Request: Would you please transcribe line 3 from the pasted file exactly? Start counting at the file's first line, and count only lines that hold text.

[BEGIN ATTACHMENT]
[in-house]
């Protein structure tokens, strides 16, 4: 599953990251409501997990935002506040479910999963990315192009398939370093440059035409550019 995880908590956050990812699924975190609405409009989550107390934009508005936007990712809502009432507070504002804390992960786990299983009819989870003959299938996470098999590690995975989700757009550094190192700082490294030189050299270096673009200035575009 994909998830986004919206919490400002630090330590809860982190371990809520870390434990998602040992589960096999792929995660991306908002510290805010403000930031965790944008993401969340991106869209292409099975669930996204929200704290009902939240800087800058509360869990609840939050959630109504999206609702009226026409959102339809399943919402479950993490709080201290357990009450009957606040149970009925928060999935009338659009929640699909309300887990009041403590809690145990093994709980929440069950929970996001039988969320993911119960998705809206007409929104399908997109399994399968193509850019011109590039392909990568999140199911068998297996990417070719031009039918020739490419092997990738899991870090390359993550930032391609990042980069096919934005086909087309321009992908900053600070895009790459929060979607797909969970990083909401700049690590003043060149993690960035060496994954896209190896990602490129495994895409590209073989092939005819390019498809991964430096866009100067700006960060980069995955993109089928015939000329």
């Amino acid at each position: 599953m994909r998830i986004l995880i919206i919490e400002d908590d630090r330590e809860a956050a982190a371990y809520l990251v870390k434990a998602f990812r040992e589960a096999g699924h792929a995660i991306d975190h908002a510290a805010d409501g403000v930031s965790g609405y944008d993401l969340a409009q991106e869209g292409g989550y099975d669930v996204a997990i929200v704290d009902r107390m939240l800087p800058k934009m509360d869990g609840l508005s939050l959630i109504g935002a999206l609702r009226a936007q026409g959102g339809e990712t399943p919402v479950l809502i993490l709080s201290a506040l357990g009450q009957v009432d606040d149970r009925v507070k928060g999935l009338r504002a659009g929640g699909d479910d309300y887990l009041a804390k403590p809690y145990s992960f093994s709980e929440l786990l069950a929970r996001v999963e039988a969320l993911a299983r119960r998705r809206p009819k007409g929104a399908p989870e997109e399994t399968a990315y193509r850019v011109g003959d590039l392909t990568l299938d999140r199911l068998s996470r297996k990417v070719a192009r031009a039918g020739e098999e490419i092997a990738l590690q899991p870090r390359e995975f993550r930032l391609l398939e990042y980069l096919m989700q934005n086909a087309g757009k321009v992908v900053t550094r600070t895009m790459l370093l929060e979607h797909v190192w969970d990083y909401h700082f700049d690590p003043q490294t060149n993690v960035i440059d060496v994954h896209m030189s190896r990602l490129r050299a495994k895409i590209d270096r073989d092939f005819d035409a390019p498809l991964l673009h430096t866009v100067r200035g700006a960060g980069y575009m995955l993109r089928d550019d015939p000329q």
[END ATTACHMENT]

């Amino acid at each position: 599953m994909r998830i986004l995880i919206i919490e400002d908590d630090r330590e809860a956050a982190a371990y809520l990251v870390k434990a998602f990812r040992e589960a096999g699924h792929a995660i991306d975190h908002a510290a805010d409501g403000v930031s965790g609405y944008d993401l969340a409009q991106e869209g292409g989550y099975d669930v996204a997990i929200v704290d009902r107390m939240l800087p800058k934009m509360d869990g609840l508005s939050l959630i109504g935002a999206l609702r009226a936007q026409g959102g339809e990712t399943p919402v479950l809502i993490l709080s201290a506040l357990g009450q009957v009432d606040d149970r009925v507070k928060g999935l009338r504002a659009g929640g699909d479910d309300y887990l009041a804390k403590p809690y145990s992960f093994s709980e929440l786990l069950a929970r996001v999963e039988a969320l993911a299983r119960r998705r809206p009819k007409g929104a399908p989870e997109e399994t399968a990315y193509r850019v011109g003959d590039l392909t990568l299938d999140r199911l068998s996470r297996k990417v070719a192009r031009a039918g020739e098999e490419i092997a990738l590690q899991p870090r390359e995975f993550r930032l391609l398939e990042y980069l096919m989700q934005n086909a087309g757009k321009v992908v900053t550094r600070t895009m790459l370093l929060e979607h797909v190192w969970d990083y909401h700082f700049d690590p003043q490294t060149n993690v960035i440059d060496v994954h896209m030189s190896r990602l490129r050299a495994k895409i590209d270096r073989d092939f005819d035409a390019p498809l991964l673009h430096t866009v100067r200035g700006a960060g980069y575009m995955l993109r089928d550019d015939p000329q």